January 1 2019 saw the welcome of the formal establishment of Technological University Dublin by Irish minister for higher education Mary Mitchell O’Connor.
Minister Mitchell O’Connor said: “I am absolutely delighted that after years of hard work by a wide array of people and institutions including the staff and students of the three institutions now merged into this new higher education institution, the Houses of the Oireachtas and relevant government departments, this first day of the New Year of 2019 marks the start of a new era in Irish higher education, with the formal establishment of the first technological university in the State, Technological University (TU) Dublin.”
Technological universities (TU) stem from Institutes of Technology, and have a closely aligned ethos with these institutes. TUs aim to support innovation and management upskilling, as well as creating capacity for greater engagement with local enterprises (particularly SMEs) and facilitate lifelong learning, upskilling and reskilling.
TUs will play a pivotal role in facilitating student access and progression particularly through their relationships with the further education and training sector.
– Mary Mitchell O’Connor, Minister for Higher Education
Technological universities in Ireland will have a large emphasis on programmes at levels 6–8 (higher and advance certificates, up to honours batchelor degrees). They will also have a regional development mission and focus on research, innovation, and knowledge transfer in partnership with SMEs.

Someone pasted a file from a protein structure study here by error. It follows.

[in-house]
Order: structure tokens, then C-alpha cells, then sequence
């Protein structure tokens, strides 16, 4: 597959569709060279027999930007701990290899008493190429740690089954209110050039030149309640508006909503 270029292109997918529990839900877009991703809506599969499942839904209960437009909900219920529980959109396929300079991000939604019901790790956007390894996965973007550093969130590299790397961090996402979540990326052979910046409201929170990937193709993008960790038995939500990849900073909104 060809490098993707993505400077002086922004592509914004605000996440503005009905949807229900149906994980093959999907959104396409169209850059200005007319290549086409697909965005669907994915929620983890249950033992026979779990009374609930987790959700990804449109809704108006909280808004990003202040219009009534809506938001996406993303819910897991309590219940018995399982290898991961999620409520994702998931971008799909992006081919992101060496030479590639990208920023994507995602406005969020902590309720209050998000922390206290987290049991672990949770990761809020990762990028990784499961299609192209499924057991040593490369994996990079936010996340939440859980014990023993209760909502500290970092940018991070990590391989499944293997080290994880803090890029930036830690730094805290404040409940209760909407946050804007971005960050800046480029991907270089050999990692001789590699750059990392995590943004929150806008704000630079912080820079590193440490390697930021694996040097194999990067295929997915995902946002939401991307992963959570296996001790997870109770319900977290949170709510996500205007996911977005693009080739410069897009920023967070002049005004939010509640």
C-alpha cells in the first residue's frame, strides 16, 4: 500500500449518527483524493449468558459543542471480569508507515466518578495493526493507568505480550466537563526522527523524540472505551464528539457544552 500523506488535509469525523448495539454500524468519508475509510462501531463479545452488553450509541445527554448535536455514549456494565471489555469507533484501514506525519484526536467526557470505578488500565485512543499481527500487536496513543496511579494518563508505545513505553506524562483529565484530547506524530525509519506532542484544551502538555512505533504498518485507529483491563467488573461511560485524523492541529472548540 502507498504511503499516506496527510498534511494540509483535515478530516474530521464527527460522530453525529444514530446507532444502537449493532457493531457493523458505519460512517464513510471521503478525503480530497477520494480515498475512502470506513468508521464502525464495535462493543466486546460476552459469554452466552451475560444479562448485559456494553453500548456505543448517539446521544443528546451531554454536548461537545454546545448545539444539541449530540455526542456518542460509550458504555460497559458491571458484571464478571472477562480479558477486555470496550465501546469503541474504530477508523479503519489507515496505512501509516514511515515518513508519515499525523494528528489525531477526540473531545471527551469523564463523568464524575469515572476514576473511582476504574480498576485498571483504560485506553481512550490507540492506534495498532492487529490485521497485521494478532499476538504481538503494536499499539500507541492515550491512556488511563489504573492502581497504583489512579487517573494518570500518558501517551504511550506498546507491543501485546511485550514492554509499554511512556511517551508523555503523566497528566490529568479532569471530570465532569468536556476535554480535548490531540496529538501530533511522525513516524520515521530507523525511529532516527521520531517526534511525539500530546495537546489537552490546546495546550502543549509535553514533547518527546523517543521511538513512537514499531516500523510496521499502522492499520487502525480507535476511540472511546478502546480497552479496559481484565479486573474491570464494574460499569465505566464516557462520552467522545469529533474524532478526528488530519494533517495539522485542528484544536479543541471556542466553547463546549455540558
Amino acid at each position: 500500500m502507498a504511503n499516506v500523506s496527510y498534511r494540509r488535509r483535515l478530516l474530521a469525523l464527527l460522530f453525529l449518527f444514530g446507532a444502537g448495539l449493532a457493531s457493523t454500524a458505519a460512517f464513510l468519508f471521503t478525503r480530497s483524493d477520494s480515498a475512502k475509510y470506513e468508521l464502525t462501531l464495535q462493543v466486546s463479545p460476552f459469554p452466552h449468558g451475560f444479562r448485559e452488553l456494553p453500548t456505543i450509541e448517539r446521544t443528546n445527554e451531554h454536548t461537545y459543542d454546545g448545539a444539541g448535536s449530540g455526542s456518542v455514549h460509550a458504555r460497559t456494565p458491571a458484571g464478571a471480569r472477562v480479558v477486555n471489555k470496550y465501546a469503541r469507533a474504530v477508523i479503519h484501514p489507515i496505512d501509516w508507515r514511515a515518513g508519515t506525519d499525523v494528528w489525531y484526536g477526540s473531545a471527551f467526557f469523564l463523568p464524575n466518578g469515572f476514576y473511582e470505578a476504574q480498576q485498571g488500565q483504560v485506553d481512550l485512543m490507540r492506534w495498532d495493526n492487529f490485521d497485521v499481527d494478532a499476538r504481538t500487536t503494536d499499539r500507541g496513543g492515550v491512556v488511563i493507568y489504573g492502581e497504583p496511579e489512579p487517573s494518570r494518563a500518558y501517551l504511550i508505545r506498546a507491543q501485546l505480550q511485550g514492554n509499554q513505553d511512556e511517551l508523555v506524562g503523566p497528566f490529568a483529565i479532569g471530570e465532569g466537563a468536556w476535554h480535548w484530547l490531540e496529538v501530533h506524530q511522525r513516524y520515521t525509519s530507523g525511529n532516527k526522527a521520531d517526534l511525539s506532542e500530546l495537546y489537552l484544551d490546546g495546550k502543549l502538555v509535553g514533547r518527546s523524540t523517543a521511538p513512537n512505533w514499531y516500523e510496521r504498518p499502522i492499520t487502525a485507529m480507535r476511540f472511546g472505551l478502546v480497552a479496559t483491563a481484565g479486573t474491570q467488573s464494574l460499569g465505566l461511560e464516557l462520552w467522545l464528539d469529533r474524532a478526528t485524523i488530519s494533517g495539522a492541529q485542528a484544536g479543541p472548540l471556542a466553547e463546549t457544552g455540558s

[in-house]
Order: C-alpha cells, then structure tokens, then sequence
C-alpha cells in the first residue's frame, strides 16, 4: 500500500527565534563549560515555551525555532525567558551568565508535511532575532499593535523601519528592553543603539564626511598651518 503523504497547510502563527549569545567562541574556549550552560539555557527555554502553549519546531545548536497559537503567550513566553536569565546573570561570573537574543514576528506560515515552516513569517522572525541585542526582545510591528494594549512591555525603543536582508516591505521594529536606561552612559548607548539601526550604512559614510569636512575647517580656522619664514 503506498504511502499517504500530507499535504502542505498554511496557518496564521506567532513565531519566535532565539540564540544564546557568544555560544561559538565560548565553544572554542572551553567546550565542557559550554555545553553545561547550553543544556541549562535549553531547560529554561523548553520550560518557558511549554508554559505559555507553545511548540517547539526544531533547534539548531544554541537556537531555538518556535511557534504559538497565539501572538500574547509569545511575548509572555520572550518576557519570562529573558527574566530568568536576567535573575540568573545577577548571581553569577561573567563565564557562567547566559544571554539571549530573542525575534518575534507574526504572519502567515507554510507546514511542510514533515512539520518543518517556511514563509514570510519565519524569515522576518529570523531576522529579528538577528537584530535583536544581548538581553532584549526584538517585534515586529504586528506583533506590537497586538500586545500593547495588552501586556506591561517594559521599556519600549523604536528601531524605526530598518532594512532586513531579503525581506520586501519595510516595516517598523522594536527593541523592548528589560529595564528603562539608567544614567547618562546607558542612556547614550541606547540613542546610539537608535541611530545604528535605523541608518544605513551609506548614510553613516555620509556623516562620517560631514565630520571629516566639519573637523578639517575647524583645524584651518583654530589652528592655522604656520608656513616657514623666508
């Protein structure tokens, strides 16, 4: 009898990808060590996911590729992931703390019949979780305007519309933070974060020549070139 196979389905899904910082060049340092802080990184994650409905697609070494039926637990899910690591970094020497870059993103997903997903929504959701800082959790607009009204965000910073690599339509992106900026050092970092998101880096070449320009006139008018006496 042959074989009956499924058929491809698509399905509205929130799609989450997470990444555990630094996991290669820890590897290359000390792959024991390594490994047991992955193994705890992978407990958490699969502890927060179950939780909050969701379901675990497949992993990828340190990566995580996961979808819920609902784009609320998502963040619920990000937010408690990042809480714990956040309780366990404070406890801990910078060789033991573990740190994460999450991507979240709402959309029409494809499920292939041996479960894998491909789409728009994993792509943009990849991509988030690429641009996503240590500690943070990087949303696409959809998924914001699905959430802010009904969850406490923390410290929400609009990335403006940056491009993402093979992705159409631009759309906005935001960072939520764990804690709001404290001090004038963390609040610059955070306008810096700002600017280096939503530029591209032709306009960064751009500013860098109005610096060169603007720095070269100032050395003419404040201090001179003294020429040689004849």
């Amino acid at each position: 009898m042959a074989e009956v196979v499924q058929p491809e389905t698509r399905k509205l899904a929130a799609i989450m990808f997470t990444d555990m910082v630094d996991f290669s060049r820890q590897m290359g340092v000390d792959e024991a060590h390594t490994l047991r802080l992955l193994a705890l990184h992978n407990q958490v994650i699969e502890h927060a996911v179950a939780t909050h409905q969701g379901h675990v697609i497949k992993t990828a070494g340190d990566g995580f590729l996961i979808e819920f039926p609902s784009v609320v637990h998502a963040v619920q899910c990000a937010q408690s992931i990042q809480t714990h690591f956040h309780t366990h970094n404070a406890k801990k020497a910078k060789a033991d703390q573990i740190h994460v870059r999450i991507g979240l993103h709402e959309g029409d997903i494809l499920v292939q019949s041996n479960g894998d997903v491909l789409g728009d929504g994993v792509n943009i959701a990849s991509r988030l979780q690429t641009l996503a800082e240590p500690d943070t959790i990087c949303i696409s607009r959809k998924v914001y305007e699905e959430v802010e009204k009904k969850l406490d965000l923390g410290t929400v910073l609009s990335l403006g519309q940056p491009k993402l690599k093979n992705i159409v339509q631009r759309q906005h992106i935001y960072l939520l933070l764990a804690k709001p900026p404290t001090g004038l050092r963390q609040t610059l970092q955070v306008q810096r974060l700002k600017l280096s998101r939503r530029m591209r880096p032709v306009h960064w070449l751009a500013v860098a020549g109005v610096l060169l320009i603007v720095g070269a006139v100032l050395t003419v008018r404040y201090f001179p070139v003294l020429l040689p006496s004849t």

The Minister added: “TUs will also play a pivotal role in facilitating student access and progression particularly through their relationships with the further education and training sector. I very much welcome this aspect because in my view if the student is not at the heart of any HEI, then we are failing in our duty and mission as educators and legislators for the best education possible.”
The development of Dublin’s technological university is part of the 2011 National Strategy for Higher Education to 2030, which provides for substantial changes to Irish higher education, including the reform of teacher education, improved connections between universities and institutes of technology, as well as a pathway for consolidated institutes to evolve into TUs.
There are currently four other institutes of technology that are in the process of seeking to become designated as TUs. These are:
- Cork Institute of Technology and Institute of Technology Tralee, which would form the Munster Technological University.
- Waterford Institute of Technology and Institute of Technology Carlow which would form the Technological University for South-East Ireland.
For more information on technological universities in Ireland, visit the Department of Education and Skills at education.ie